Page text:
Planning a trip to Scotland? Or maybe you live here and are planning some excitement over the upcoming spring? Scotland is full of beautiful landmarks with historical and thrilling backgrounds.
Whether you’re looking for an easy-going day out or a wild adventure, here are the top five famous Scottish landmarks you have to visit in Scotland.
Everyone’s heard of it, and if you’ve been to Edinburgh you’ve definitely seen it, but not everyone has visited the castle itself or knows the rich history surrounding it. Edinburgh Castle is one of the world’s most famous historical castles.
It sits on the massive Castle Rock in central Edinburgh, which has been thought to be occupied by humans since at least the Iron Age.
Royals lived in the castle since at least the reign of David I in the 12th century, and the site continued to be lived in and occupied by royals until 1633. After this, royals lived and visited the castle significantly less, and by the 17th century, it was only used for military barracks.
Modern-day research identified Edinburgh castle as "the most besieged place in Great Britain and one of the most attacked in the world". It’s safe to say a lot of battles, invasions, and historically significant moments happened at Edinburgh castle, making it an important landmark for Scottish heritage.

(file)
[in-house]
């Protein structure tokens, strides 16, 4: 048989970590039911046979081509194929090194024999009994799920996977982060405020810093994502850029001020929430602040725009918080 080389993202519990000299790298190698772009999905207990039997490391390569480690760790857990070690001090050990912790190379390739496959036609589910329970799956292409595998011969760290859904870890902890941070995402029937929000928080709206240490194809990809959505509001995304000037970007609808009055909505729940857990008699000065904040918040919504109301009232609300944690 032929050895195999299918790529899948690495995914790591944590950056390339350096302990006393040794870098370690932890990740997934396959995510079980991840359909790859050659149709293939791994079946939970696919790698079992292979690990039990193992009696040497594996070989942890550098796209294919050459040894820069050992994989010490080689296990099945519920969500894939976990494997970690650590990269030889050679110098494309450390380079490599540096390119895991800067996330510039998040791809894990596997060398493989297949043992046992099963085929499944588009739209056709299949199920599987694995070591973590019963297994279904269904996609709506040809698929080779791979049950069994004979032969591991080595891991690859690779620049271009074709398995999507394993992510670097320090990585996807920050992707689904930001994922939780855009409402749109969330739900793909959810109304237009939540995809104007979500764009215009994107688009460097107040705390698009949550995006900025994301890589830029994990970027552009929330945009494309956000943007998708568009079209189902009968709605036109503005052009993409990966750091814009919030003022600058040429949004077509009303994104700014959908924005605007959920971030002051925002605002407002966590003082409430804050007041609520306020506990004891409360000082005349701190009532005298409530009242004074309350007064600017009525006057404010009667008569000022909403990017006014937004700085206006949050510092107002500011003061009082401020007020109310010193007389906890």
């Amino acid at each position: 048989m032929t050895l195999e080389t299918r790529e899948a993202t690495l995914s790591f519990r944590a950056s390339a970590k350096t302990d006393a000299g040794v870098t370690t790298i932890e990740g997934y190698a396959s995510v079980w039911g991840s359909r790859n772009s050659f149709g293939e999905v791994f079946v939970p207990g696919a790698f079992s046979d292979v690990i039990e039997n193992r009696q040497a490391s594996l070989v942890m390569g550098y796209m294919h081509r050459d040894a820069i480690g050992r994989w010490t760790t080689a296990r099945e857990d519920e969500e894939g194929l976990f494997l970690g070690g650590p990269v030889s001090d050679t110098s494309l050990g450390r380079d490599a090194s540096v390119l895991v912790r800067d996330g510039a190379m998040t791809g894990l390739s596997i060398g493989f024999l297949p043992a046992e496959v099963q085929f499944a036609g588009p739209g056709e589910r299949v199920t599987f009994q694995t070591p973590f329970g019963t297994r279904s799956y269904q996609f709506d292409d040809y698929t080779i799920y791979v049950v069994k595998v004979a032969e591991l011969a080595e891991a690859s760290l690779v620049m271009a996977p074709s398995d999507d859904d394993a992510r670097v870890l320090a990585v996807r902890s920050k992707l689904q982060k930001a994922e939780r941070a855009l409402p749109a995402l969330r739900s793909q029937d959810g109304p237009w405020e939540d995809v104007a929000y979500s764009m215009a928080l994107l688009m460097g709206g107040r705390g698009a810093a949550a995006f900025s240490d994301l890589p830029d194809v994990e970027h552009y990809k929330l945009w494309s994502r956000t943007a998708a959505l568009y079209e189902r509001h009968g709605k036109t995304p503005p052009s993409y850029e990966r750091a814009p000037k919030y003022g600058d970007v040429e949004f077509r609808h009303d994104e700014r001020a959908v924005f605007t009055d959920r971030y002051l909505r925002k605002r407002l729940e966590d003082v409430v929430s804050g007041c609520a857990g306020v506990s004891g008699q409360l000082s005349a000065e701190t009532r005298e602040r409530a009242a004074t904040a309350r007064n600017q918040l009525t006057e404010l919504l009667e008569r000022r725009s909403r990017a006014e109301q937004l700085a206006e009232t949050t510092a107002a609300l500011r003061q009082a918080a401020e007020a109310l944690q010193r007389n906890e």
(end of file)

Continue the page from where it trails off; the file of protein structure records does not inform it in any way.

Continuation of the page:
Because of this, Edinburgh castle has been restored and is massively protected by the Scottish Government.
Discover the highlights of a visit to Edinburgh Castle, from the Royal Palace and Honours of Scotland to Mons Meg and the Scottish National War Memorial.
Loch Ness is the second deepest loch in Scotland and is definitely the most famous. Located in the highlands amidst the beautiful Scottish countryside, Loch Ness is most known for its famous mystical creature, the Loch Ness Monster.
If you grew up in Scotland, chances are you’ve been enchanted by the legend of the Loch Ness monster. Films have been made, sightings have been claimed, and investigations have been carried out on the myth of Nessie, and to this day, people still visit the Loch to attempt to catch a glimpse.